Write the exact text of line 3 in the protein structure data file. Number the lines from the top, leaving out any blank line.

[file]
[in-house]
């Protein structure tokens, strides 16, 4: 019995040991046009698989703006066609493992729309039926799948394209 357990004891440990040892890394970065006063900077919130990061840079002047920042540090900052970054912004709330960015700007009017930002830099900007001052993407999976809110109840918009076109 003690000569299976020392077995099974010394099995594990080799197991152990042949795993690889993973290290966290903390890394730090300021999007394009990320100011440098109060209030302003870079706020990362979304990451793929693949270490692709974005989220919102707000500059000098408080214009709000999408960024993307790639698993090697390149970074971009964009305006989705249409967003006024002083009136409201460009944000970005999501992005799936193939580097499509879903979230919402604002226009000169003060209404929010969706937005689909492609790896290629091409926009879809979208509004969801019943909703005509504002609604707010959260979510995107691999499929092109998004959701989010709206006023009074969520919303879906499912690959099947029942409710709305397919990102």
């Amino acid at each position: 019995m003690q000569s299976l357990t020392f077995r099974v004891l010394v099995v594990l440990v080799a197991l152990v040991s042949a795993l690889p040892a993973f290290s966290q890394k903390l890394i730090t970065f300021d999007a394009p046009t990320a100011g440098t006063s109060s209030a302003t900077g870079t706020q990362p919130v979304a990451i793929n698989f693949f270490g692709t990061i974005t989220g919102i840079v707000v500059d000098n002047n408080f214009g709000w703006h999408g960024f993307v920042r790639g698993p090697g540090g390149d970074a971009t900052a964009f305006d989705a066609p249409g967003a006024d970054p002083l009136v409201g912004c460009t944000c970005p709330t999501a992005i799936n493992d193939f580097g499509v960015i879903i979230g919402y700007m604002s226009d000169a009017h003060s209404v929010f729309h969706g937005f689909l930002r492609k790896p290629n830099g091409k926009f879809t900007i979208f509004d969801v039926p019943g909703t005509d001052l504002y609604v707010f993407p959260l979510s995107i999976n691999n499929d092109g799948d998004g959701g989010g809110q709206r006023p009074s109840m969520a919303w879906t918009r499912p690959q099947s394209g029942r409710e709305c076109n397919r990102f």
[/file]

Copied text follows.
């Amino acid at each position: 019995m003690q000569s299976l357990t020392f077995r099974v004891l010394v099995v594990l440990v080799a197991l152990v040991s042949a795993l690889p040892a993973f290290s966290q890394k903390l890394i730090t970065f300021d999007a394009p046009t990320a100011g440098t006063s109060s209030a302003t900077g870079t706020q990362p919130v979304a990451i793929n698989f693949f270490g692709t990061i974005t989220g919102i840079v707000v500059d000098n002047n408080f214009g709000w703006h999408g960024f993307v920042r790639g698993p090697g540090g390149d970074a971009t900052a964009f305006d989705a066609p249409g967003a006024d970054p002083l009136v409201g912004c460009t944000c970005p709330t999501a992005i799936n493992d193939f580097g499509v960015i879903i979230g919402y700007m604002s226009d000169a009017h003060s209404v929010f729309h969706g937005f689909l930002r492609k790896p290629n830099g091409k926009f879809t900007i979208f509004d969801v039926p019943g909703t005509d001052l504002y609604v707010f993407p959260l979510s995107i999976n691999n499929d092109g799948d998004g959701g989010g809110q709206r006023p009074s109840m969520a919303w879906t918009r499912p690959q099947s394209g029942r409710e709305c076109n397919r990102f």